Another splice assembly is illustrated in FIG. 26 and referred to generally by reference numeral 420. Splice assembly 420 is the same as splice assembly 320 discussed immediately above, except that in splice assembly 420 the elongated tensile members are cables 428 in place of the straps 328 of splice assembly 320. Splice assembly 420 employs that same belt fasteners 322 as are employed with the splice assembly 320, however the end members 450 differ from the end members 350 of splice assembly 320. In splice assembly 420, end members 450 are attached to either end of cables 428, such as by swaging the end members 450 to the cable 428 or molding the end members 450 to frayed ends of the cable 428. The cables 428 may be encased in a resilient block or slab to further reduce sifting of particulate through the splice.
Still another splice assembly 520 for connecting a pair of belt ends is illustrated in FIGS. 27 and 28. This splice assembly 520 is particularly well suited for applications in which it is desirable to prevent sifting of fine particulate through the splice. Splice assembly 520 is essentially the same as splice assembly 320 of FIGS. 21-25, but differs in the construction and configuration of the elongated tensile members which are in the form of a strap 528. In place of the straps 328 employed in the splice 351, which are of uniform width along their entire length, the splice assembly 520 employs straps 528 having narrow end portions 530 and a wider, integral central portion 532. A representative strap 528 is illustrated in FIG. 28. The narrow end portions 530 of the strap 528 are inserted through the slits 360 in respective end members 350 and then folded back over onto the wider central portion 532 of the strap 528 and the narrow end portions 530 then sewn to the central portion 532. This provides a belt having a width which is the width of the central portion 532, and having a belt fastener 350 affixed to either end, as seen in plan view in FIG. 27.
The wider central portion 532 of the strap 528 allows the sides 533 of adjacent straps 528 to be positioned closely adjacent one another, as illustrated in FIG. 27, to reduce the opening between adjacent straps whereby sifting of particulate through the splice 551 is reduced. The belt engaging portions 352 of the end members 350 are preferably made approximately the same width as the belt fasteners 322, and the central portion 532 of the straps 528 are preferably made slightly wider than the belt engaging portions 352 of the end members 350. With this arrangement, positioning of the belt fasteners 322 adjacent one another along either belt end, and fastening the end members 350 of the splice 551 to respective opposing belt fasteners 322, the edges 533 of the straps 528 of adjacent splices 551 are positioned closely adjacent one another, to reduce the amount of fine particulate passing between the straps 528 of adjacent splices 551.
Finally, still another splice assembly 620 is illustrated in FIG. 30. Splice assembly 620 of FIG. 30 is similar to the splice assembly 320 illustrated in FIGS. 21-25 except that the belt fasteners 622 differ from the belt fasteners 322 of splice assembly 320. That is, the splice 351 discussed above for the splice assembly 320 may be employed with the splice 620 of FIG. 30, with only the belt fasteners 622 being different between splice 620 and splice 320.
As best seen in FIGS. 30 and 31, the belt fasteners 622 of splice assembly 620 have a plurality pairs of apertures 642 in their upper plate 630 with corresponding pairs of apertures 642 in their lower plate 632, for receiving staples 665 therethrough for securing the belt fasteners to the belt 26. A plurality of staples 665 are preferably staked or wedged into respective apertures 642 in the upper plate 630, with the sharp, leading ends 667 of the staples 665 residing adjacent the inner surface 669 of the upper plate 630, as shown in FIG. 31. The leading ends 667 of the staked staples 665 may extend slightly beyond the apertures 642 and reside beneath the inner surface 669, or the leading ends 667 may reside within the apertures 642. The belt fastener 622, with staples 665 staked therein, is placed into position on a belt end 24 and the leading ends 667 of the staples 665 driven through the belt 26 and through the apertures 642 in the lower plate 632, with the ends 667 of the staples 665 then bent over to securely clamp the belt fastener 622 to the belt 26. The belt fastener 622 has a slit 663 for accommodating respective end members 350, as discussed above with regard to splice assembly 320. Alternatively, in applications wherein it is desirable to employ rivets instead of staples, the rivets may be staked into respective apertures in the belt fastener for subsequent driving through the belt. The staking of the rivets or staples reduces the time required to attach belt fasteners to belt ends by eliminating the need for picking up staples or rivets and manually placing them into each of the respective apertures in the belt fasteners. With the rivets or staples staked, the belt fasteners 622 may be placed onto a belt end 24 and the rivets or staples driven to secure the belt fasteners to the belt 26. The upper plate 630 of the belt fastener 622 may have a shallow groove 644 extending between the pairs of apertures 642 to recess the upper ends 671 of the driven staples into the upper plate 630. The upper and lower plates 630 and 632 have respective apertures 662 and 661 for receipt of a rivet or other fastener to connect the belt fastener 622 to the splice 351.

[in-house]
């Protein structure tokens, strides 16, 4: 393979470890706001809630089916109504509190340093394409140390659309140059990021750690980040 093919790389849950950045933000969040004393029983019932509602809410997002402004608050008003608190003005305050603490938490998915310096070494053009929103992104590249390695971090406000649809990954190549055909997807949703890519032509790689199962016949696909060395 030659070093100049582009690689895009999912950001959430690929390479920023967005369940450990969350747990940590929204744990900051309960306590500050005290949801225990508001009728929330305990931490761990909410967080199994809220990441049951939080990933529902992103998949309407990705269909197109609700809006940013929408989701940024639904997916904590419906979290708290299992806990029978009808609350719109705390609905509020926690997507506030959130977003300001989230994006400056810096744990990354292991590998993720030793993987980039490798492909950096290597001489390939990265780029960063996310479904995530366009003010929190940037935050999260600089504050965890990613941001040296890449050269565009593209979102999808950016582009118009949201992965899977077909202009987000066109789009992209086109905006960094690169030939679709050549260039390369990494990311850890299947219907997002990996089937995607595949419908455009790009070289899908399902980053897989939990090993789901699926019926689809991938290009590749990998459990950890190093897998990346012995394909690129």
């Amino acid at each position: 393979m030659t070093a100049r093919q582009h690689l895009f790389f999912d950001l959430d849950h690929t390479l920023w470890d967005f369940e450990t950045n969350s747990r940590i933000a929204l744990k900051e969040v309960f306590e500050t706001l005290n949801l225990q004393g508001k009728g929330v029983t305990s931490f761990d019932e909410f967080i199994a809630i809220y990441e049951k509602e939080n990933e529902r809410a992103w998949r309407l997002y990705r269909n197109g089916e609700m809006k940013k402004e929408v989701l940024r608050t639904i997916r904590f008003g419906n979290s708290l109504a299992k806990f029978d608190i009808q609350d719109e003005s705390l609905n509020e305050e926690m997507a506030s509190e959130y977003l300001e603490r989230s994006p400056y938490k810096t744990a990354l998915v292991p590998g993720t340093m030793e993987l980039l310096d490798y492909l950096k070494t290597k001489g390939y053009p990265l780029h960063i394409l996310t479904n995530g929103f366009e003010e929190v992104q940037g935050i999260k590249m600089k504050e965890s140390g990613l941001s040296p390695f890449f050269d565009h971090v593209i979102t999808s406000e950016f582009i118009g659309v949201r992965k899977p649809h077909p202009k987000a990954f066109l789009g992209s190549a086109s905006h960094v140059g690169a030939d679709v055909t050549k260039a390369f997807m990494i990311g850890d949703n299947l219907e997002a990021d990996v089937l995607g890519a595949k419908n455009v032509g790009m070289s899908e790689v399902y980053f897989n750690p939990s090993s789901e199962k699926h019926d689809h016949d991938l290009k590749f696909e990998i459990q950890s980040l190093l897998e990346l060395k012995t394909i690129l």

From the foregoing, it will be seen that the present invention allows replacement of the conventional hinge pin between belt fasteners with a plurality of strap or cable splices that connect opposing belt fasteners. The strap or cable splice preferably has a plurality of straps or cables embedded in a plastic body that prevents sifting of conveyed material between the belt fasteners at the splice. See FIG. 32 where straps 328 of the splice 351 of FIGS. 24 and 25 are illustrated as embedded in the slabs having overlapping edges 262a-262d. The belt or cable splice allows the belt fasteners to pivot relative to one another as do conventional hinged belt fasteners as the splice travels about drums at the ends of the conveyor runs. Preferably, individual belt or cable splices interconnect only opposed pairs of belt fasteners leaving the space between belt fasteners to be bent to form a longitudinal trough in the belt. This also allows replacement of a single splice assembly if it becomes damaged or breaks while leaving the other splice assemblies intact and in place holding the belt ends together. While in the illustrated embodiment of the invention, the strap or cable splice connects only a pair of opposed belt fasteners, the strap or cable splice could have four or more cables to connect several side-by-side belt fasteners on each end of the belt. Also, in the illustrated embodiment of the invention, there is one end member for each strap or cable end and it is possible that two or more strap or cable ends could be connected to a single end member. The illustrated slab serves as a cover to cover and protect the straps or cables embedded therein. The means to cover the straps or cables need not be a slab, and the straps or cables need not be embedded therein.
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|Clasificación de EE.UU.||198/844.2, 24/33.00P|
|Clasificación internacional||F16G3/00, B65G15/30|
|Clasificación cooperativa||B65G2201/04, F16G3/00, B65G15/30, Y10T24/162|
|Clasificación europea||F16G3/00, B65G15/30|
|20 Abr 1994||AS||Assignment|
Owner name: FLEXIBLE STEEL LACING COMPANY, ILLINOIS
Free format text: ASSIGNMENT OF ASSIGNORS INTEREST;ASSIGNORS:MUSIL, EDWARD C.;DANIELS, WILLIAM J.;REEL/FRAME:007035/0363
Effective date: 19940411
|4 Jun 1996||CC||Certificate of correction|
|11 Ene 1999||FPAY||Fee payment|
Year of fee payment: 4
|2 Abr 2003||FPAY||Fee payment|
Year of fee payment: 8
|29 Mar 2007||FPAY||Fee payment|
Year of fee payment: 12